There is also a fair-sized population of people who are of Chinese descent - and they celebrate the Chinese New Year. More fireworks!
And then there's everyone who is on the Gregorian calendar, and living in the modern world, and celebrating the change from one year to another on 31 December at midnight. Yup, you got it - even MORE fireworks!
So we've had fireworks going off until about midnight almost every night. Quite a lot about midnight on Christmas Eve. Then a few more every night since then.
And on New Year's Eve, it was a fireworks extravaganza! Small sparklers, things that were like erupting volcanoes with changing colors, single bottle rockets, multi-rockets in one tube, all sort of things!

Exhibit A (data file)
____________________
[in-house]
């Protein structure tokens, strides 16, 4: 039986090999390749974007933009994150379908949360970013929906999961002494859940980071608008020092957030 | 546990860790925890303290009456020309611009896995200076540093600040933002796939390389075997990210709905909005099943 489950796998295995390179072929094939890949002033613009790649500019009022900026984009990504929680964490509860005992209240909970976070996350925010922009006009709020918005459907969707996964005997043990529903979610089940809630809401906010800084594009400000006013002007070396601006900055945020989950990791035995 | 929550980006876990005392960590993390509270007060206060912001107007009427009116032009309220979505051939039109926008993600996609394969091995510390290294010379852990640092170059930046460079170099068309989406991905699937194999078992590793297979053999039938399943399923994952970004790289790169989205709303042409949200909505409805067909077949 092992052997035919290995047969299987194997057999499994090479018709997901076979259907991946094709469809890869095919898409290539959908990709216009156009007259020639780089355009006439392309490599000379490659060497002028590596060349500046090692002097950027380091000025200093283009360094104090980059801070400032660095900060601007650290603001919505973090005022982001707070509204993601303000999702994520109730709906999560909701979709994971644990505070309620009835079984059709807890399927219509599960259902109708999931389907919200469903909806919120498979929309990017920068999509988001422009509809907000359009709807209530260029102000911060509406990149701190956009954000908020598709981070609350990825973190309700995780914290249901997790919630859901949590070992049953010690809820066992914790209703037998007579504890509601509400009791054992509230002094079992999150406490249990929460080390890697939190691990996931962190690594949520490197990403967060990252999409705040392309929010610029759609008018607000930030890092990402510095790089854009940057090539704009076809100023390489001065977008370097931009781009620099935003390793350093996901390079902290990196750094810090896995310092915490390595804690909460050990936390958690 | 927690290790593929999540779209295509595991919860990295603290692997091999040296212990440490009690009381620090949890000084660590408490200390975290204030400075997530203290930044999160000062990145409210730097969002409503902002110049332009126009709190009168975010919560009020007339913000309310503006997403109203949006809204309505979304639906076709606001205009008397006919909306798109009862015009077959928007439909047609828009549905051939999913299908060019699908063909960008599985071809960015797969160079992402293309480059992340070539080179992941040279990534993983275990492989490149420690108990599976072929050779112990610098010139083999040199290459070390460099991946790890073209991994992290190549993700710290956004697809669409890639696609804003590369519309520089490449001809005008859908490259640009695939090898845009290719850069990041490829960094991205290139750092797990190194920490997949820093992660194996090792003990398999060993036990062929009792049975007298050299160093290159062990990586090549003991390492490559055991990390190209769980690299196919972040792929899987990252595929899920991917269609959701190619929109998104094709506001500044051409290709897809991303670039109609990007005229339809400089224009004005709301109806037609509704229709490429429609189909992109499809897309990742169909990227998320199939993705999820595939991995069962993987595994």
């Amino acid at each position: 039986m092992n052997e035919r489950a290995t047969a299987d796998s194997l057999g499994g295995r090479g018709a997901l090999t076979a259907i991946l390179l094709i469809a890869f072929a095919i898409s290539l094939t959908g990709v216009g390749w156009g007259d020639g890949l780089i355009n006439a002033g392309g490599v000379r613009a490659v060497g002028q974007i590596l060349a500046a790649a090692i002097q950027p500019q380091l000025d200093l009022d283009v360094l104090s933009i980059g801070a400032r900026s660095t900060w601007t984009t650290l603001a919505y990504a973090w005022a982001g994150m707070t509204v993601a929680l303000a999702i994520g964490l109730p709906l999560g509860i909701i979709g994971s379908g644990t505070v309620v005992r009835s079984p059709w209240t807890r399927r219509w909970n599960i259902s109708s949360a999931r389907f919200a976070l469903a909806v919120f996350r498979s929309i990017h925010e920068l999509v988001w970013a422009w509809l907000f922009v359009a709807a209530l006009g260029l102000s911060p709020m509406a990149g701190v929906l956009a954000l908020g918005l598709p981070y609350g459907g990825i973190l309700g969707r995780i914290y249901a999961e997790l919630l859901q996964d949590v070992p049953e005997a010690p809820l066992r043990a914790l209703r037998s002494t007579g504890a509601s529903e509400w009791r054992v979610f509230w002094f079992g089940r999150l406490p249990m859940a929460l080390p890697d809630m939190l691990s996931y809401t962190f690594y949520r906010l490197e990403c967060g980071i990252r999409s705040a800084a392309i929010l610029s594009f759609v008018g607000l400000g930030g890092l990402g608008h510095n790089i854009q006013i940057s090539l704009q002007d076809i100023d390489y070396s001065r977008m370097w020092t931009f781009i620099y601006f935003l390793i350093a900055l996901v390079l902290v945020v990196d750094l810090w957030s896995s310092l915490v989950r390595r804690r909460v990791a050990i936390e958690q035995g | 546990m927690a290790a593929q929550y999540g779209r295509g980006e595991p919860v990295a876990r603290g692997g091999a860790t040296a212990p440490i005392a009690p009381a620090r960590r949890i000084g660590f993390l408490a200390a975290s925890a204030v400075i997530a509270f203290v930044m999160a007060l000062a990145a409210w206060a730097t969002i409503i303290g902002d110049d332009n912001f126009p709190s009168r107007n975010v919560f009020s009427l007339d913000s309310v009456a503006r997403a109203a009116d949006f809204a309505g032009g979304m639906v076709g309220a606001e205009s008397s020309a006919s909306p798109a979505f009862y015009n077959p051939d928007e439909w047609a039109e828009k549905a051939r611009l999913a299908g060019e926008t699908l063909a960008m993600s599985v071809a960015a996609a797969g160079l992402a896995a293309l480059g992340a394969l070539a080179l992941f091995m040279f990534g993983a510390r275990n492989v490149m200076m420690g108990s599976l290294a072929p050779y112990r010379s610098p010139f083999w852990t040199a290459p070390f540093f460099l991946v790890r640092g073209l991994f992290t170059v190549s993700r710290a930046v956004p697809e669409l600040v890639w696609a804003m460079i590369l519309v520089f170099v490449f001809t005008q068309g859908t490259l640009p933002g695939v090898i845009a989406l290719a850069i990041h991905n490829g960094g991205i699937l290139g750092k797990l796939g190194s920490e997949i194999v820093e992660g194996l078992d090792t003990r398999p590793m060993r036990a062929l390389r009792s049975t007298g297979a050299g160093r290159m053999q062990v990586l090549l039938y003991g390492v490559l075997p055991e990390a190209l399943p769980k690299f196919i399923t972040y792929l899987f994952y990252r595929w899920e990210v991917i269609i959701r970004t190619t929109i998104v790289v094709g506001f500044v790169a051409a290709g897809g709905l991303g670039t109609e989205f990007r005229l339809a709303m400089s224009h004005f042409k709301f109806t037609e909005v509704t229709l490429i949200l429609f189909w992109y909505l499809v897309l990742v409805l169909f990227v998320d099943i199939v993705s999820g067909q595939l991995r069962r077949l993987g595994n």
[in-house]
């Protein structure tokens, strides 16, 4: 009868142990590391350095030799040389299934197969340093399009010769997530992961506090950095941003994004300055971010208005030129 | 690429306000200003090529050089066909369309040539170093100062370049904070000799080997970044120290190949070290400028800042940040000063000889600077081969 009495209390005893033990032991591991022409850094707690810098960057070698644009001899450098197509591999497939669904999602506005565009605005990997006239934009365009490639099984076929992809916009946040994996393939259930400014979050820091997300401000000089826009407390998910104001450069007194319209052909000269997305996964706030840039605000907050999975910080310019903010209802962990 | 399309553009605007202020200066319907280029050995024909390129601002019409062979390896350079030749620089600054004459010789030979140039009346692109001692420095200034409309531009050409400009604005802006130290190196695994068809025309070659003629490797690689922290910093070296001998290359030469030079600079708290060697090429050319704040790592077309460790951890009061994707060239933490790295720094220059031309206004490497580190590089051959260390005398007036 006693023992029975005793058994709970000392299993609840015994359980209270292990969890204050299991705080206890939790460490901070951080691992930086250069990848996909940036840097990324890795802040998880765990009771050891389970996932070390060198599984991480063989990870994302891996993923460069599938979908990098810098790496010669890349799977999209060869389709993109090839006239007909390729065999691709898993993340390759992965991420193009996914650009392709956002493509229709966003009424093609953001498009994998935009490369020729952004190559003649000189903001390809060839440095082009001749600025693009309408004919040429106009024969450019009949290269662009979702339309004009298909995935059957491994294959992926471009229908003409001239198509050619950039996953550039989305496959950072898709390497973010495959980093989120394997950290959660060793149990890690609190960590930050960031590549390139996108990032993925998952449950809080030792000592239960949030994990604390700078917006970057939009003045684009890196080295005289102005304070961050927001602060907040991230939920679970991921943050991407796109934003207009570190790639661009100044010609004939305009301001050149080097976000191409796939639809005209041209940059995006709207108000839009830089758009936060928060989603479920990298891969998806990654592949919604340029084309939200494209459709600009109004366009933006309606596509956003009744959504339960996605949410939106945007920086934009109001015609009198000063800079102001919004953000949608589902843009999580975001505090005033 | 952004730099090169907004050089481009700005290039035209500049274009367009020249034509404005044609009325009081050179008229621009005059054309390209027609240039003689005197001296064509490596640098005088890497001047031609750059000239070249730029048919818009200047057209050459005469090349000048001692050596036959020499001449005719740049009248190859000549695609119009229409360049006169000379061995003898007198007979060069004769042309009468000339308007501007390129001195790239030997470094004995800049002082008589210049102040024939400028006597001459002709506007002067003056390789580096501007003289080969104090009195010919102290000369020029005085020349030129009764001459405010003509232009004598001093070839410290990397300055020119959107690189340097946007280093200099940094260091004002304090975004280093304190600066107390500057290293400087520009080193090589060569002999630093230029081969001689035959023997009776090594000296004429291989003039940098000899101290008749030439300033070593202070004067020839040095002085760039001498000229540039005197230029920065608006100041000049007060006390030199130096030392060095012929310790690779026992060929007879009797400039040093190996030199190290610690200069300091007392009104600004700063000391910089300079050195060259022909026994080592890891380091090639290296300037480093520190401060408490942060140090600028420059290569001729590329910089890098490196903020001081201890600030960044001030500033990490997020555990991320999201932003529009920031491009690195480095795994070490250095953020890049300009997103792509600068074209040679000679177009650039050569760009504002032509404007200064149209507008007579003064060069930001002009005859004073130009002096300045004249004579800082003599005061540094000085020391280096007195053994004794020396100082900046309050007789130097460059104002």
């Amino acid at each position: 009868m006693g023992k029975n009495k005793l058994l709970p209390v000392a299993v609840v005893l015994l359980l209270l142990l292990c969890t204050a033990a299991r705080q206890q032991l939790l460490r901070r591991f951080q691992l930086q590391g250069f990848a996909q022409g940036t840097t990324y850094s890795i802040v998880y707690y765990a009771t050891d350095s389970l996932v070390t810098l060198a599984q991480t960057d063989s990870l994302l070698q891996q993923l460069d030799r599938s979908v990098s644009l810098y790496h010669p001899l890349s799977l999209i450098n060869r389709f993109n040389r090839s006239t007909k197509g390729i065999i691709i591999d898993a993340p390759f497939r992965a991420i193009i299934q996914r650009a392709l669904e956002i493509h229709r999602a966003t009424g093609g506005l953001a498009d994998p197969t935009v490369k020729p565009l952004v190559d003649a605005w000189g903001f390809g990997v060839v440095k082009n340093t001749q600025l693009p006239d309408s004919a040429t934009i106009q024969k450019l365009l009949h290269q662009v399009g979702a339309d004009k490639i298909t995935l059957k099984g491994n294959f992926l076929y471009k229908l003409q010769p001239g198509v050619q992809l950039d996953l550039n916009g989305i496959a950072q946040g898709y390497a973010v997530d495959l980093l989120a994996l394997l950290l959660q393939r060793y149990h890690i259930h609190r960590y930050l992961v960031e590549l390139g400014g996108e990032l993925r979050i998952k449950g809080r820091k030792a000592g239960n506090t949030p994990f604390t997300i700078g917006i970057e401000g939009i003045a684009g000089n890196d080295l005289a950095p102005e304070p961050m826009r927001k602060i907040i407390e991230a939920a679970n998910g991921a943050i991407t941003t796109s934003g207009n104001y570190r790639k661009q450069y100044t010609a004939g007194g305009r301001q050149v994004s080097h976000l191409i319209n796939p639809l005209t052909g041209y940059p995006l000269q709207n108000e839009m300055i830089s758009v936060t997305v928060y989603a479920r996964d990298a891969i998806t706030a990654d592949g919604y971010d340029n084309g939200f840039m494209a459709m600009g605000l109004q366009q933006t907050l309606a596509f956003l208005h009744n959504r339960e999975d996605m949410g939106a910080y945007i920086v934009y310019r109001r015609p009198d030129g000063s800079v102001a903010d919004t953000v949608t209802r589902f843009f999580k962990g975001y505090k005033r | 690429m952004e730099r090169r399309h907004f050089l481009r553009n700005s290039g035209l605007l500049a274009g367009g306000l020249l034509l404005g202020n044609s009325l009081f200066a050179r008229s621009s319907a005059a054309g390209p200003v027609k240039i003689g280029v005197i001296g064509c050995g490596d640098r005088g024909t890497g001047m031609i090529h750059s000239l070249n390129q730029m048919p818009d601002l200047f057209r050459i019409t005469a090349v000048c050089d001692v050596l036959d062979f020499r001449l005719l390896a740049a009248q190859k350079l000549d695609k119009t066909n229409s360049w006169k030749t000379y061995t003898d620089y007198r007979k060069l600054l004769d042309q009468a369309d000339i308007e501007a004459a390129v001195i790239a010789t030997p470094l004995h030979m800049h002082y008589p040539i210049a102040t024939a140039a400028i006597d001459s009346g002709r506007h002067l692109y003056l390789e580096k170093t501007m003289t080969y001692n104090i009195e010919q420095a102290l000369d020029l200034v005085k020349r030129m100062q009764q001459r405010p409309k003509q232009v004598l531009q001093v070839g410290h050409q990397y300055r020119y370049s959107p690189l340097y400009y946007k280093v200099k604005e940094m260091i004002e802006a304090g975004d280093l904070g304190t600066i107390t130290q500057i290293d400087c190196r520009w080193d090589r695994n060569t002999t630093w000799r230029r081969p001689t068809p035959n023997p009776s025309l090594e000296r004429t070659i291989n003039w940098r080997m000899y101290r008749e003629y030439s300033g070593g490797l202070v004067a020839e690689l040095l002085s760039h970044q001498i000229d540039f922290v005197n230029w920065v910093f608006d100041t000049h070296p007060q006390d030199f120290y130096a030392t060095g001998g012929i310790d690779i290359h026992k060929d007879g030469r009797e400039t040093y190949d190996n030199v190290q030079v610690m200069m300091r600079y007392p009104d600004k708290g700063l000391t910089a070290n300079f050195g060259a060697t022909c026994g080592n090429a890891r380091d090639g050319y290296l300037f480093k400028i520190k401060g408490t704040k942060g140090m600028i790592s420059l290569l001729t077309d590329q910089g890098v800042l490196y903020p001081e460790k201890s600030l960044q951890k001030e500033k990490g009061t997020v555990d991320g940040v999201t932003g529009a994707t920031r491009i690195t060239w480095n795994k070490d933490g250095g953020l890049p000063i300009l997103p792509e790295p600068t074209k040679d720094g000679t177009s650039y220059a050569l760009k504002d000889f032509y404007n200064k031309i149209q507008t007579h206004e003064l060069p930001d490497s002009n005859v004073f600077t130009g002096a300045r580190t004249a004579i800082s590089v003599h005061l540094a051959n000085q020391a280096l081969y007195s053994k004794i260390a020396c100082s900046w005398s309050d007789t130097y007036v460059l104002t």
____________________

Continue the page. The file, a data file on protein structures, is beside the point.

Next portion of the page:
I finally sat on our steps, reading, so I could jump up and watch the various displays as they started. There are hotels lining the coast of Grande Baie, and some of them had huge fireworks shows for their guests (and everyone else within view). The first was a spectacular display at the far end of Grande Baie, maybe about two kilometers away from our location. They started at 9:30 PM and went a good 20 minutes, with huge booms and giant explosions of color and light and fading golden embers over the water. They ended with the grande finale in silver, white, and gold, just a gorgeous multi-layered explosion of light and sound - and everyone ooohed and aaahed and an older Frenchman turned to me with his face shining like an excited five year old as he sighed and said "Beeyootifull!!" I agreed, it was just incredibly beautiful! (Incroyable!)